Given the Nerdisphere's current obsession with The Mandalorian, he settled on a Mandalorian and baby Yoda diorama. The results are impressive, one of the coolest things I've ever seen Jeremy build.
The video contains lots of great build tips that can be applied to tabletop gaming terrain, dioramas, or any type of hobby modeling. Good stuff. Read the rest
One of my favorite new gaming miniature painting channels is Emil Nyström's Age of Squidmar. In just six months of making videos, Emil has already established himself as a content creator to watch. Not only is he a talented miniature painter and painting teacher, he also chooses fun themes for his channel that go beyond things like painting weapons with non-metallic paint, using a wet palette, and model basing (all of which he's covered).
In the above video, Emil ventures onto the online marketplace Fiverr, finds some miniature painters there, and requests that they paint a single Warhammer 40,000 Space Marine. To make the challenge more interesting, he kept his identity secret and sent them a reference model from Golden Demon painter, Antonio Peña, and asked them to paint a Primaris Intercessor in Imperial Fists colors, one of the most difficult Space Marine color schemes in the 40K universe.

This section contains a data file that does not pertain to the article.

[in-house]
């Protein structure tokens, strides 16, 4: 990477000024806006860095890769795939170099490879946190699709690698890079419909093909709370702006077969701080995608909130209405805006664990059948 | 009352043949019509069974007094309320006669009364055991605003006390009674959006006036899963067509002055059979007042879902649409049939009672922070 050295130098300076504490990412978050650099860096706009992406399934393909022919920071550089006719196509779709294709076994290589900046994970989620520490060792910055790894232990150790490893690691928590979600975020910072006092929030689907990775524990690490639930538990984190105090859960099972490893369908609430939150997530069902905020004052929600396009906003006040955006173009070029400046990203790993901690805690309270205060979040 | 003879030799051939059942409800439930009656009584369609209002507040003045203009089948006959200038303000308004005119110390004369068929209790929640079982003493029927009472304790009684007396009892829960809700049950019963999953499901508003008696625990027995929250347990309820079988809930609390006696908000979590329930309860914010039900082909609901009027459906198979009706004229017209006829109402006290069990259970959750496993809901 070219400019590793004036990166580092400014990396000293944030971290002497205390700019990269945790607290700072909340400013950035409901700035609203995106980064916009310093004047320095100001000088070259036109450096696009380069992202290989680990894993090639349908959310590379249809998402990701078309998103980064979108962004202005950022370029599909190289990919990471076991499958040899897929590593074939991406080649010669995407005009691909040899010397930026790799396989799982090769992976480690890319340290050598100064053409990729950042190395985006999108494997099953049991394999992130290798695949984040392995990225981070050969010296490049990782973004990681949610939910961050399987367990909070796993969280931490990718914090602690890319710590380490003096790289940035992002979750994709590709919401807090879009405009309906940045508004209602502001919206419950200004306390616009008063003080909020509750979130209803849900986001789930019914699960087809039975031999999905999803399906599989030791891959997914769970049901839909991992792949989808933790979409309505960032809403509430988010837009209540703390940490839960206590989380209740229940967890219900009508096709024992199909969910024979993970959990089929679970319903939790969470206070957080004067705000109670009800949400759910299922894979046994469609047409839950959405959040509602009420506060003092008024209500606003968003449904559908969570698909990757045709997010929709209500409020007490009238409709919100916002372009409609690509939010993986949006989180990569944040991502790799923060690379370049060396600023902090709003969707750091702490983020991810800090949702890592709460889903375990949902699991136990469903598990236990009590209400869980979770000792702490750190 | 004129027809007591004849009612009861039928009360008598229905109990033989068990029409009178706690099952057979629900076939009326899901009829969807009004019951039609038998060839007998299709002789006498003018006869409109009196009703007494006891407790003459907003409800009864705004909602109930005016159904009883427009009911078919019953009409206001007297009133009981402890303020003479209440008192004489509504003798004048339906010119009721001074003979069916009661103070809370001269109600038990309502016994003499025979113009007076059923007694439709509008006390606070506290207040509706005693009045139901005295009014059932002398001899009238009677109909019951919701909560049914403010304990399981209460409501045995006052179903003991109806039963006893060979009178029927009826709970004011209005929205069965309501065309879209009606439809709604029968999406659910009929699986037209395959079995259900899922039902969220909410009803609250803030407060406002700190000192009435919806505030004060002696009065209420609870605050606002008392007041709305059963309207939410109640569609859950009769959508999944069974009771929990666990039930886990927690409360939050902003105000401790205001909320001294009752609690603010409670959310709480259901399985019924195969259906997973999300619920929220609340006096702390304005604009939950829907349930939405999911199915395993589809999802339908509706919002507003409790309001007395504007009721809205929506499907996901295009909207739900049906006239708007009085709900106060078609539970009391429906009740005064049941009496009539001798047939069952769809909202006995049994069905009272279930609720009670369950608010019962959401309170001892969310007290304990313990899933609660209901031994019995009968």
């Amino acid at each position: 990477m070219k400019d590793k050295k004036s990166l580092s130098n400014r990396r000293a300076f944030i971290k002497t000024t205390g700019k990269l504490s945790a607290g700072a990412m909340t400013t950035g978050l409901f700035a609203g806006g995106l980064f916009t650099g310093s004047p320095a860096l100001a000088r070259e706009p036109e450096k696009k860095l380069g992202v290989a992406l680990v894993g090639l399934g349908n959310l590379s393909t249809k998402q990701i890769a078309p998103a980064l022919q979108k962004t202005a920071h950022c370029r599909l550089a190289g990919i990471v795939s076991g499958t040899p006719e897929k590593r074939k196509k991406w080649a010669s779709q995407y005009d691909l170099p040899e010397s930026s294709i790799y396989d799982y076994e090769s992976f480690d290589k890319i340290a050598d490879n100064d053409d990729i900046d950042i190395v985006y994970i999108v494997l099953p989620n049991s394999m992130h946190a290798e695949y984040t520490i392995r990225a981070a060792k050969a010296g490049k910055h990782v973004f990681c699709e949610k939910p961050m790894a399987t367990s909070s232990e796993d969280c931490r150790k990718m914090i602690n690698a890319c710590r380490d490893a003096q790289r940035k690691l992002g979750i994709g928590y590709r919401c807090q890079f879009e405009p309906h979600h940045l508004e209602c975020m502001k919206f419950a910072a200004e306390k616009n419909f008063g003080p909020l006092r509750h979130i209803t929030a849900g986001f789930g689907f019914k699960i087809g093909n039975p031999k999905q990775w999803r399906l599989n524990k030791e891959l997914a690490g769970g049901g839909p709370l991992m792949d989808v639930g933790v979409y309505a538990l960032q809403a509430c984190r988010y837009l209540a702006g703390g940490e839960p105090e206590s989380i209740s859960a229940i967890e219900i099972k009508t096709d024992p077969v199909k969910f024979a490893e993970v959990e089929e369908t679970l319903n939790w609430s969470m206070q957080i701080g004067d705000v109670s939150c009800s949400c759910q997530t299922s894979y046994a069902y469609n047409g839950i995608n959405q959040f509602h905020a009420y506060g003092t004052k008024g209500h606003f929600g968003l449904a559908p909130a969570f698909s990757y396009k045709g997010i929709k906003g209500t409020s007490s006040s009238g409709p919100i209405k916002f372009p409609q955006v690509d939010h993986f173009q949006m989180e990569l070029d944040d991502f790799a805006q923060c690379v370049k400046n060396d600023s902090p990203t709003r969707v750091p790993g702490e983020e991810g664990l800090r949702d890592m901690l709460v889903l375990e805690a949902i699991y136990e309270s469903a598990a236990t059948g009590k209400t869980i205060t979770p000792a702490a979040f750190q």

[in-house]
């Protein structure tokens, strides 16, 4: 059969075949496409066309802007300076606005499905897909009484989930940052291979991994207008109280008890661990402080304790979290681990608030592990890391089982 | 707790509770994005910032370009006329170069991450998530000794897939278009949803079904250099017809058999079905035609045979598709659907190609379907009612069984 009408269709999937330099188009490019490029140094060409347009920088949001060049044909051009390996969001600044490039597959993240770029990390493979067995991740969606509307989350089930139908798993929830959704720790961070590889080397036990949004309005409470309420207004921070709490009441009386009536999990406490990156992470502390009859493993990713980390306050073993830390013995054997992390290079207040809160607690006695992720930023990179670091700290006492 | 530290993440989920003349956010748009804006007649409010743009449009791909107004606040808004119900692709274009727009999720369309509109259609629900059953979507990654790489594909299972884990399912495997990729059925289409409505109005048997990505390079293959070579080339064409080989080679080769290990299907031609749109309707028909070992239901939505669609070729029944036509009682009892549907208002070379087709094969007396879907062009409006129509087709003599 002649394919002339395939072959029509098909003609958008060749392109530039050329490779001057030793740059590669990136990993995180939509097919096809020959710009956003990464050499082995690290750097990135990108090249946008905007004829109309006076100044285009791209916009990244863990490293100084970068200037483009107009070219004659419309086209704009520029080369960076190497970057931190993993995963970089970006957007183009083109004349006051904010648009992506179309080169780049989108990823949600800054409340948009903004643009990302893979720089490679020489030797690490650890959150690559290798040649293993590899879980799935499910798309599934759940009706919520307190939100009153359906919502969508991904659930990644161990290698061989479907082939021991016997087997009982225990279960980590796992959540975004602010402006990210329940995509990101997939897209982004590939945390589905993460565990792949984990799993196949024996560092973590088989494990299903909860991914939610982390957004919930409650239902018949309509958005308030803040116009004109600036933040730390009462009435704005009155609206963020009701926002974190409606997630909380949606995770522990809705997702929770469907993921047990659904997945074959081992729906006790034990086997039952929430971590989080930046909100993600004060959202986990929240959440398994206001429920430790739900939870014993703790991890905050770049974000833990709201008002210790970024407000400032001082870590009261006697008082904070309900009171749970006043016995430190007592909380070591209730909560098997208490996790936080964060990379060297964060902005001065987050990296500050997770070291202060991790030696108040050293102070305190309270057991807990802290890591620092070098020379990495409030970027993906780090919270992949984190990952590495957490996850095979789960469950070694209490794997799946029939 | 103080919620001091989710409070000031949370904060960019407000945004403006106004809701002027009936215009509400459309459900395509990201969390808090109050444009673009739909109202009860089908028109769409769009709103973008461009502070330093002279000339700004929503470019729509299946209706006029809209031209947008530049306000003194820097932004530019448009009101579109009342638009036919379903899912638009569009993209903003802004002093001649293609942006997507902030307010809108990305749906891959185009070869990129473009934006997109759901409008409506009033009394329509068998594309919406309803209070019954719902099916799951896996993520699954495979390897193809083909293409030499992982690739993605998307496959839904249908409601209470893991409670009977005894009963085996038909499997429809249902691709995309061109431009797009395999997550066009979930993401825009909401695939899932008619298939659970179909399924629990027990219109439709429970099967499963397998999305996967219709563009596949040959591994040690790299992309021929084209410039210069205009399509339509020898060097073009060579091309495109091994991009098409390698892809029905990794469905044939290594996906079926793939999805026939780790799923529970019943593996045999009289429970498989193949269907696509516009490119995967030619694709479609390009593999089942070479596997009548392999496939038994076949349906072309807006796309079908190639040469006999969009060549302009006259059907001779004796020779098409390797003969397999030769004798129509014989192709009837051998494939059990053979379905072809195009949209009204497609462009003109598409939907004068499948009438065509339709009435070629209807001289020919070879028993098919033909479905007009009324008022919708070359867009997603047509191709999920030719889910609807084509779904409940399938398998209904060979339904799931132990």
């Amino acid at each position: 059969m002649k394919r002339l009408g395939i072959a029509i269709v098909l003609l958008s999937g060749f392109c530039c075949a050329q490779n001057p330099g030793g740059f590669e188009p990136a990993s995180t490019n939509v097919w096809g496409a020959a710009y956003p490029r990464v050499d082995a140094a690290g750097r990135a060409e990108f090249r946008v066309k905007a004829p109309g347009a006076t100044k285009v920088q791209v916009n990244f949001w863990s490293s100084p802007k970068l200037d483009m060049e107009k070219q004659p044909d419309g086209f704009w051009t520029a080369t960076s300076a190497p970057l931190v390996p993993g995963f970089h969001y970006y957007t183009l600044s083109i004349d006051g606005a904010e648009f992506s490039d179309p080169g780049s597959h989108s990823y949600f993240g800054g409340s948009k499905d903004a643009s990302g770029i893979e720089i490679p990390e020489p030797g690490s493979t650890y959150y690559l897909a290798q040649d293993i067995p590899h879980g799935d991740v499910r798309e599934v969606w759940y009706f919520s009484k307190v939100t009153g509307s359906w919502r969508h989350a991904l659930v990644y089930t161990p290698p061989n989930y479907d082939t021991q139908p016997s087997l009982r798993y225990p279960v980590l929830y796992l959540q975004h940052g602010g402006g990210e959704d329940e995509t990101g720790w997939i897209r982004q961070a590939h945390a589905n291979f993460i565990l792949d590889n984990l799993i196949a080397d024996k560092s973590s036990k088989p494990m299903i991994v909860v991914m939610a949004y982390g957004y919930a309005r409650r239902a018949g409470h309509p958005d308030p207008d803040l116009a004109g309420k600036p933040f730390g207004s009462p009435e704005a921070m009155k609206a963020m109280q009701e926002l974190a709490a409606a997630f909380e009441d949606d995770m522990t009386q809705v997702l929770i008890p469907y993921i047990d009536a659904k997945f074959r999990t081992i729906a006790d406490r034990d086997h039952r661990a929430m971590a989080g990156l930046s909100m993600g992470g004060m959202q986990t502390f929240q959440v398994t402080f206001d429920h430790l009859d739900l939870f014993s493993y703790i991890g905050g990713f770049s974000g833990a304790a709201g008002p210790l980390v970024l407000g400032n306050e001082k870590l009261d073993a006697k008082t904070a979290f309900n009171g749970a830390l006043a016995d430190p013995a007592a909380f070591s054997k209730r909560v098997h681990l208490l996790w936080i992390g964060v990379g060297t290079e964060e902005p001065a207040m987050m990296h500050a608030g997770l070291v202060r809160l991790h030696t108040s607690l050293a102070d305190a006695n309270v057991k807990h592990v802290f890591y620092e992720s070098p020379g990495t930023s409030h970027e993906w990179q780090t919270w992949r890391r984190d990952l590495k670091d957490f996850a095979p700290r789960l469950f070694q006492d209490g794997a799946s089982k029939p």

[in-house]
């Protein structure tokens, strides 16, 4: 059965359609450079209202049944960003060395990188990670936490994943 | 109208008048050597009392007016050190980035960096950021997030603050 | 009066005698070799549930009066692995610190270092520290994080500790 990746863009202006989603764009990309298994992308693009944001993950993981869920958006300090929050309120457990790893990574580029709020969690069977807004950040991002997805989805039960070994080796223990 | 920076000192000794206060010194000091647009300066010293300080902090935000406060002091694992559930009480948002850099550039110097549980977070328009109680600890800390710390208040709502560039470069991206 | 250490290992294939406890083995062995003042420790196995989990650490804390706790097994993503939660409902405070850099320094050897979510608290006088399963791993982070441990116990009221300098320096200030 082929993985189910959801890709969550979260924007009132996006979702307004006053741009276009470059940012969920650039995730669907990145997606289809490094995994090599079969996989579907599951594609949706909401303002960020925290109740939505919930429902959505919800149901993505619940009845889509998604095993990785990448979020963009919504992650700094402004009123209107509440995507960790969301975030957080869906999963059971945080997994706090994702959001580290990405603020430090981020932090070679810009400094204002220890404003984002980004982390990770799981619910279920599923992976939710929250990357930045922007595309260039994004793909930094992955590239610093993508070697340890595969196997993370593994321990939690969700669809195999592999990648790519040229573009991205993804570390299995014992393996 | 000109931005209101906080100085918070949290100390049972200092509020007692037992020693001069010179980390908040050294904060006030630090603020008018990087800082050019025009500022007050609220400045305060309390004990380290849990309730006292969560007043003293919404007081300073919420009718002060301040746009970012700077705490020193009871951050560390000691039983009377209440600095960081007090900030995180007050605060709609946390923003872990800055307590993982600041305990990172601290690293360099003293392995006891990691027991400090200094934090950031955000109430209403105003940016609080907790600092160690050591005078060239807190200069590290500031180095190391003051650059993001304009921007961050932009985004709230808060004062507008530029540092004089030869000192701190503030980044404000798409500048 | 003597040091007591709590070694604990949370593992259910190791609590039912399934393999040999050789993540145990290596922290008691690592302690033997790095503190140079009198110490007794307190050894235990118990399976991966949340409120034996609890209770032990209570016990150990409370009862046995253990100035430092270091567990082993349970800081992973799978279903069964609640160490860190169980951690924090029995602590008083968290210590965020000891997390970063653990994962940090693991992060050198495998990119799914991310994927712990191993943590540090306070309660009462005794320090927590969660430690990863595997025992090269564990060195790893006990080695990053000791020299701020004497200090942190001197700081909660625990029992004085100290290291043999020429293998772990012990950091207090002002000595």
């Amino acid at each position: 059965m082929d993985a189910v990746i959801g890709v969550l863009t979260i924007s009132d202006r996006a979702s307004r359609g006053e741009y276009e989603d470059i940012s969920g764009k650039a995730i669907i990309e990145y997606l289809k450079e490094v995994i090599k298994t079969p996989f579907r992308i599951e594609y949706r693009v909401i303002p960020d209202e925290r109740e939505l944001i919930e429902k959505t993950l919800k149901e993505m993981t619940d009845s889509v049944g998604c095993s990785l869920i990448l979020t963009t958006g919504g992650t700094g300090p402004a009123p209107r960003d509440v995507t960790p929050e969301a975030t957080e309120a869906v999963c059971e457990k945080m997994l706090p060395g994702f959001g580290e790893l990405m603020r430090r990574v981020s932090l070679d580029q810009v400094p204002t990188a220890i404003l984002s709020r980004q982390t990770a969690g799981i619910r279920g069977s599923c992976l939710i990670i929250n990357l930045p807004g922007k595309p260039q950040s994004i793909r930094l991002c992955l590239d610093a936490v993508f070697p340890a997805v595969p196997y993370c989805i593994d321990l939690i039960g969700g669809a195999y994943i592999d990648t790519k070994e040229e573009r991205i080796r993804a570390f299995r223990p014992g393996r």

He got quotes in response that ranged from $10 ($25 with shipping) to $110. After several painters bailed, he went beyond the confines of Fiverr and commissioned two pro painters, asking for a $40 paint job from one and a $100 job from the other. He ended up commissioning six painters.
The results across the board were pretty decent. Even the $10 jobs were very respectable tabletop quality. The most impressive for the money ($40) was the model seen above. They even painted a display on the Auspex (Space Marine handheld scanner). This painter also did a two-part video of him painting the model. Read the rest
Karen Wang launched a Kickstarter campaign yesterday for custom gaming dice with a modest funding goal of $20,000. Twenty-four hours later she's raised $1.66 million and the number continues to go up. I am especially enamored of the enamel pins she made: